Thursday, August 22, 2019
Barrie Sander, FGV School of International Relations, has published Freedom of Expression in the Age of Online Platforms: Operationalising a Human Rights-Based Approach to Content Moderation. Here is the abstract.
In today’s digital public sphere, individuals have little choice but to participate on online platforms, whose design choices shape what is possible, content policies influence what is permissible, and personalisation algorithms determine what is visible. Ensuring that online content moderation is aligned with the public interest has emerged as one of the most pressing challenges for freedom of expression in the twenty-first century. Taking this challenge as its focus, this paper examines the value and challenges of operationalising a human rights-based approach to content moderation – with a specific focus on the choices that online platforms are likely to confront in adhering to their corporate responsibility to respect human rights in this context. The paper examines three dimensions of a human rights-based approach to platform moderation in particular: a substantive dimension, encompassing the alignment of content moderation rules with international human rights law; a process dimension, encompassing the standards of transparency and oversight that platforms should implement as part of their human rights due diligence processes; and a procedural-remedial dimension, encompassing the procedural guarantees and remediation mechanisms that platforms should integrate within their systems of content moderation. The paper concludes by reflecting on some of the limits of the human rights-based approach and cautioning against viewing human rights as a panacea.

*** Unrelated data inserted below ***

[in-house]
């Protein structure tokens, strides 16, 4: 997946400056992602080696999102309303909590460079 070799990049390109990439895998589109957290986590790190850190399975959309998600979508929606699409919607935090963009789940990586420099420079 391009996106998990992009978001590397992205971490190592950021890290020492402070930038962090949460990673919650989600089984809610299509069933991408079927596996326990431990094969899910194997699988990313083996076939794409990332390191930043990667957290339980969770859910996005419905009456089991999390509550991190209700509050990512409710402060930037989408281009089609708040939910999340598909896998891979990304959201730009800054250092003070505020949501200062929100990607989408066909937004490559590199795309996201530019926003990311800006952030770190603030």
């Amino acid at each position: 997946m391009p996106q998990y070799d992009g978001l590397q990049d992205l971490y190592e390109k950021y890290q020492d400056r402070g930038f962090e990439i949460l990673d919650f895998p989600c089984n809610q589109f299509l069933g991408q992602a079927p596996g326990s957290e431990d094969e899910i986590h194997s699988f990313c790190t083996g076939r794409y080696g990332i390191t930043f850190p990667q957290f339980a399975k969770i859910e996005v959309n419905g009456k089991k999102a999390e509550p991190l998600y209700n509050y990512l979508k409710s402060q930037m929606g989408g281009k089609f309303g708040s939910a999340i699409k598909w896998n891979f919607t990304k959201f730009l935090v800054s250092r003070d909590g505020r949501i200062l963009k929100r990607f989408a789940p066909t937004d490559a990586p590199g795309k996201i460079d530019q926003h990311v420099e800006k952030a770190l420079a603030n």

Download the article from SSRN at the link.